"Latch" Vs "Flip Flop"

A flip-flop is Edge sensitive: Output only changes on rising (or falling) edge of clock.
A latch is Level sensitive: Output changes whenever clock/Enable is high (or low)

A common implementation of a flip-flop is a pair of latches (Master/Slave flop).

Latches are sometimes called “transparent latches”, because they are transparent (input directly connected to output) when the clock is high.

The clock to a latch is primarily called the “enable”.

For more information have a look at the picture below.

Deprecated Hardware:

  1. Use flops, not latches
  2.  Latch-based designs are susceptible to timing problems
  3. The transparent phase of a latch can let a signal “leak” through a latch — causing the signal to affect the output one clock cycle too early
  4. It’s possible for a latch-based circuit to simulate correctly, but not work in real hardware, because the timing delays on the real hardware don’t match those predicted in synthesis
  1. Limit yourself to D-type flip-flops
  2. Some FPGA and ASIC cell libraries include only D-type flip flops. Others, such as Altera’s APEX FPGAs, can be configured as D, T, JK, or SR flip-flops.
  • For every signal in your design, know whether it should be a flip-flop or combinational. Examine the log file e.g. dc shell.log to see if the flip-flops in your circuit match your expectations, and to check that you don’t have any latches in your design.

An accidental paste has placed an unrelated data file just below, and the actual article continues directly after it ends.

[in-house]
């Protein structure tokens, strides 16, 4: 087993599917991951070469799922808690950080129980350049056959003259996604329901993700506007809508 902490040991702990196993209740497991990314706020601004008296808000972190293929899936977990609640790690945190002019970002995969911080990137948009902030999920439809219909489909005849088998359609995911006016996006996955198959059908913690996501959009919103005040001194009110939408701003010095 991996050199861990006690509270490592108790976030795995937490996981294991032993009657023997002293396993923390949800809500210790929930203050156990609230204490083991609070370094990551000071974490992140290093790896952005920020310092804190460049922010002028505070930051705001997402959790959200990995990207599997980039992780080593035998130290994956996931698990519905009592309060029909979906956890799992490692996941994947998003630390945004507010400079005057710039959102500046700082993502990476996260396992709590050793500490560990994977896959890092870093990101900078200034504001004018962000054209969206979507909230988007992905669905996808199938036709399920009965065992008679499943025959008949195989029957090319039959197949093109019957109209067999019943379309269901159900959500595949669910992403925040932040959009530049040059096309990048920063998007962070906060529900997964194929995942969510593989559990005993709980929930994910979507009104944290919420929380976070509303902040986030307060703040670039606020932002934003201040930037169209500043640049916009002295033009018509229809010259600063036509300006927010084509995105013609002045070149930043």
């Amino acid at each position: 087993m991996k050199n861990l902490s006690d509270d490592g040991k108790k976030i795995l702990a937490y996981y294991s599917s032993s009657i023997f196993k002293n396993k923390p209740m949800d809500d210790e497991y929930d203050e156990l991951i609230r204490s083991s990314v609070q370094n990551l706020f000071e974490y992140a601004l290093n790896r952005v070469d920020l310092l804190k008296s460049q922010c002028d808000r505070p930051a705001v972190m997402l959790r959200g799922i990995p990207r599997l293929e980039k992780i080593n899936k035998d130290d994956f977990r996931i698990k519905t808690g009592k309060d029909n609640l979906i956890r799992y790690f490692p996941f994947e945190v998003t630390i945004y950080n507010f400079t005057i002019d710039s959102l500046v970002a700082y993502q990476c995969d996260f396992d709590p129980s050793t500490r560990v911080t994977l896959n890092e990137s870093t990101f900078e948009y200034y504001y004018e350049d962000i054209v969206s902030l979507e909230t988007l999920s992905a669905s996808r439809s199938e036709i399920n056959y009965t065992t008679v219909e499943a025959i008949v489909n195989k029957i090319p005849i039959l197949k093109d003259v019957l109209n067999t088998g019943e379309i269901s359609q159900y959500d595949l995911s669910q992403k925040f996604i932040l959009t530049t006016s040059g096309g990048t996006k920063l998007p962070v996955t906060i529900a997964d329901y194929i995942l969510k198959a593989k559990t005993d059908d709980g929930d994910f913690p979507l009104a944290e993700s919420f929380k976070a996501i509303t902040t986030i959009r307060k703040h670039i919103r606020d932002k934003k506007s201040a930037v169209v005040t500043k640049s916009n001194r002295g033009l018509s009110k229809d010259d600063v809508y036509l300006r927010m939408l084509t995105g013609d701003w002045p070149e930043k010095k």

• Do not assign a signal to itself (e.g. a <= a; is bad). If the signal is a flop, use an enable to cause the signal to hold its value. If the signal is combinational, then assigning a signal to itself will cause combinational loops, which are very bad.
If you are looking for code snippets for the following types of hardware, please leave a comment.
  1. Flops with Waits and Ifs
  2. Flops with Synchronous Reset
  3. Flops with Chip-Enable
  4. Flops with Chip-Enable and Mux on Input
  5. Flops with Chip-Enable, Mux's, and Reset

19/Post a Comment/Comments

Your comments will be moderated before it can appear here.

  1. Thanx,
    A latch is a level-triggered device and a flipflop is an edge-triggered device.

  2. this just really helped me out thank you!!

  3. Quite a important concept , I got screwed for my first interview when i said that both were the same ( i had forgotten ), its not going to happen again

  4. Yes you are right! It's important to call things with it's names...

  5. thanks. This is a very good clarification. saying that a flip-flop is edge sensitive and latch is level sensitive is not a good enough definition. It must be made clear that when a latch is enabled it becomes transparent while a flip flop's output only changes on the clock edge.

  6. thanks for the valuable knowledge

  7. There are different ways to answer this question..
    a) A M/S F/F is made of two latches called phi2 and phi1
    b) a latch is created from a keeper element fed by a passgate.. the pass gate opens when the enable is clocked .
    c) The latch and a edge triggered F/F also have different setup edges..

  8. can ayone tell me why reset is always kept low in cmos logic ckts?

  9. can nyone tell me why reset is always kept low in cmos logic ckts

  10. whats the design diff for different clk pulse based activation i.e. level or edge?

  11. thanks, we explained and good advice! Best wishes from Finland!

  12. Great post! Readers might also enjoy Steve Mackay’s engineering blog at http://www.idc-online.com/Engineering-Blog and the free technical resources available there.

  13. This comment has been removed by a blog administrator.


Post a Comment

Your comments will be moderated before it can appear here.

Previous Post Next Post